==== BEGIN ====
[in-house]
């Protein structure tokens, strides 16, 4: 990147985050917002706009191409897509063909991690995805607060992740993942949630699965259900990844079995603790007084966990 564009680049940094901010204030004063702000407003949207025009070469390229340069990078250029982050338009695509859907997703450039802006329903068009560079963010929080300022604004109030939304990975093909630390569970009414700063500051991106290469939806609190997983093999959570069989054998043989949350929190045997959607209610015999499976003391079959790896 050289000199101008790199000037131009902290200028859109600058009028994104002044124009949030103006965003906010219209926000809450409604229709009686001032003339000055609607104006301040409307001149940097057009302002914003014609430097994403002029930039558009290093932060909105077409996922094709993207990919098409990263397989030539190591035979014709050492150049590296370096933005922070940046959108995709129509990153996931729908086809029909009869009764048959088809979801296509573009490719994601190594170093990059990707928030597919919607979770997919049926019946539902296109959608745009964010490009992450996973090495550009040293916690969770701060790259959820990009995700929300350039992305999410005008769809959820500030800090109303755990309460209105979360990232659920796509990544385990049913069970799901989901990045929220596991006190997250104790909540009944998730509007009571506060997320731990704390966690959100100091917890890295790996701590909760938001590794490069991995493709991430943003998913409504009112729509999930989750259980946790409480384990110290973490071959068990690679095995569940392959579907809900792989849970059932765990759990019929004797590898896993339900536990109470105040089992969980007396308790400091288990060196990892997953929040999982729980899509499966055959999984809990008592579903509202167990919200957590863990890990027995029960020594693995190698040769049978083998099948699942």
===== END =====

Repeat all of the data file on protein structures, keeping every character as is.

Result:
[in-house]
């Protein structure tokens, strides 16, 4: 990147985050917002706009191409897509063909991690995805607060992740993942949630699965259900990844079995603790007084966990 564009680049940094901010204030004063702000407003949207025009070469390229340069990078250029982050338009695509859907997703450039802006329903068009560079963010929080300022604004109030939304990975093909630390569970009414700063500051991106290469939806609190997983093999959570069989054998043989949350929190045997959607209610015999499976003391079959790896 050289000199101008790199000037131009902290200028859109600058009028994104002044124009949030103006965003906010219209926000809450409604229709009686001032003339000055609607104006301040409307001149940097057009302002914003014609430097994403002029930039558009290093932060909105077409996922094709993207990919098409990263397989030539190591035979014709050492150049590296370096933005922070940046959108995709129509990153996931729908086809029909009869009764048959088809979801296509573009490719994601190594170093990059990707928030597919919607979770997919049926019946539902296109959608745009964010490009992450996973090495550009040293916690969770701060790259959820990009995700929300350039992305999410005008769809959820500030800090109303755990309460209105979360990232659920796509990544385990049913069970799901989901990045929220596991006190997250104790909540009944998730509007009571506060997320731990704390966690959100100091917890890295790996701590909760938001590794490069991995493709991430943003998913409504009112729509999930989750259980946790409480384990110290973490071959068990690679095995569940392959579907809900792989849970059932765990759990019929004797590898896993339900536990109470105040089992969980007396308790400091288990060196990892997953929040999982729980899509499966055959999984809990008592579903509202167990919200957590863990890990027995029960020594693995190698040769049978083998099948699942």